There are a lot of reasons to self-publish. You retain all the money from your book’s sales. You have final say over every edit and every illustration. You don’t have to wait for a publisher to tell you yea or nay. You can write it and print it whenever you want.
But really, it’s not that easy. There are a number of steps you’ll need to take once you’ve decided to go the self-publishing route, from making a budget to picking a publisher. Here are three steps on the self-publishing to-do list you may not have considered.
Step 1: Make a budget.
Self-publishing can be incredibly expensive. Thousands of dollars expensive. Reedsy, a website that helps match writers to editors and other publishing professionals, has a fantastic infographic that goes through the major costs of publishing—everything from a developmental edit to the cover design to the interior design. They also have a pricing calculator toward the bottom of the page that can help you estimate how much your book will cost to publish on your own, based on genre and word count.
One interesting fact they’ve found in their research is nonfiction books can be up to 40 percent more expensive to publish, primarily because you’ll want to hire someone to fact-check your research and statistics. Romantic fiction is the least expensive genre.
When you set out to write a book, chances are your first thought won’t be “I should set aside some money.” In fact, practical thoughts like, “Damn, this is going to be expensive” really shouldn’t be on your mind at all, as they might demotivate you from pushing onward in your goals.
But if self-publishing has always been a dream of yours, it’s important you consider the cost, and eventually set some cash aside. Sure, you can always take your Word doc down to FedEx and have them print up a copy you can give to your mom, but if you want a beatiful, error-free product with a high-quality look, you’re going to have to cough up some change.
Step 2: Keep track of your research.
Speaking of nonfiction, if your book requires any research at all, whatever you do, don’t forget to write down your sources.
Remember writing research papers for school? You’d go to the library or onto EBSCO and find sources to make your case. The worst possible reality was realizing, in the middle of writing your paper, that you’d forgotten to write down the citation information for one of your sources. I can remember spending hours, once, just trying to re-find a source whose quote I’d built an entire paragraph around and neglected to cite.
In our last blog, 3 Tech Tools to Make Writing Your Book a Little Easier, we talked about Scrivener, a program that gives you room to store your research as you write. Of course, you don’t need a fancy program to record all your references (though it is nice to have). A Google doc on the cloud with titles, author names, and links would be sufficient. Or, for those who want something more tangible, a physical file with printed-out pages or hand-copied notes would also work.
The main points to consider are legibility, accuracy, and thoroughness. In other words, you have to be able to read and understand your notes when you look back later. What’s written down must be correctly summarized, or better yet, quoted (and attributed). And finally, the citation you’ve written down must include all the necessary relevant information—not only so you can locate the source later, but so a proofreader or reader can as well.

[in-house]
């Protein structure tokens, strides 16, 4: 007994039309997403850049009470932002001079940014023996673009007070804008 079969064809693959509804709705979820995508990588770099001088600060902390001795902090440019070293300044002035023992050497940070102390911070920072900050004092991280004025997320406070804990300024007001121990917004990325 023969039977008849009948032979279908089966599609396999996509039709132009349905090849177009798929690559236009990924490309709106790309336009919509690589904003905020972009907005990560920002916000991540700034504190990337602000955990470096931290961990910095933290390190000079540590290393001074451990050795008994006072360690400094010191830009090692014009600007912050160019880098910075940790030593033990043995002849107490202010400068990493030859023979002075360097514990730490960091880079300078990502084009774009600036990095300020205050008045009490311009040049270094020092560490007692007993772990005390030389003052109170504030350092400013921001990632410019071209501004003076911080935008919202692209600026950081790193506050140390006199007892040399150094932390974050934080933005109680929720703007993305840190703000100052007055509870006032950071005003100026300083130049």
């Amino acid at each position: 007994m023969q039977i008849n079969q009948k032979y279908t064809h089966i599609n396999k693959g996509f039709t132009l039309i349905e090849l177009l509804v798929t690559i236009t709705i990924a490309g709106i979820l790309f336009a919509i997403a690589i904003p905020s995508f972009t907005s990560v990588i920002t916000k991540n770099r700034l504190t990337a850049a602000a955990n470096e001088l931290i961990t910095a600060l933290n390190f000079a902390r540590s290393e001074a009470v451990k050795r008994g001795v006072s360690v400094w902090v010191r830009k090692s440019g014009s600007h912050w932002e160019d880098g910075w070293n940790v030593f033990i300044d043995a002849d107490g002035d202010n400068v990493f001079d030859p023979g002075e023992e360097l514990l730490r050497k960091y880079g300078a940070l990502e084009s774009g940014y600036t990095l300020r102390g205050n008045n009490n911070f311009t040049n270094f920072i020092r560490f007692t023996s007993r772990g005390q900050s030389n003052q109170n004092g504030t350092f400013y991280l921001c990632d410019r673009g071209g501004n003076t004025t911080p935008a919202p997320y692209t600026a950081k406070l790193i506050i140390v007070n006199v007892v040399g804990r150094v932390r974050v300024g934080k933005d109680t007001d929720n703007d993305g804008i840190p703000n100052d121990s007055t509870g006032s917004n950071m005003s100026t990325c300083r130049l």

Step 3: Think about other formatting options.
Understandably, self-publishing a printed book isn’t for everyone. If cost is an issue for you, the thought of skipping the printer and sticking with digital copies only may be highly appealing. A 2014 study by AuthorEarnings.com found 61 percent of Amazon’s daily unit sales were e-books, as opposed to print books, which made up the remaining 39 percent.
But a digital version of your book, laid out like any traditional e-book, isn’t the only option to consider.
Did you know audio books make up the fastest growing segment of publishing? That’s according to this 2017 blog by TheCreativePenn.com. As a self-published author, one perk of the process is being able to share your book in whatever format you choose, including as an audio book. Hire a voice actor (someone impressive if you’ve got the money) or record the reading yourself (like Neil Gaiman and Stardust).
Recording your novel as an audiobook will help you gain access to a whole new market of readers. Plenty of people prefer listening to sitting down with a physical copy. Creating an audiobook could potentially increase your profits, as it’ll help you stand out in a highly saturated market.
For an in-depth explanation of the different options for publishing an audiobook, check out this 2015 article from Publisher’s Weekly.
Another format you may not have considered, but should, is the interactive book—particularly if you’re putting together a children’s book or how-to guide. For instance, if you’re writing a book on meditation, you could insert audio files into your e-book to make the lessons more engaging. Better yet, record videos of the different poses or exercises you describe so the reader can better visualize what they should be doing.
Out of all the self-published books on meditation, yours will stand out as a high-value purchase, complete with audio and visual resources. Interactive books come with a higher price tag to create, but they have the potential to reap greater rewards as well. Websites like FlipBuilder.com and Kotobee.com can help.
Have any self-publishing tips you think others would want to know? Leave a comment below!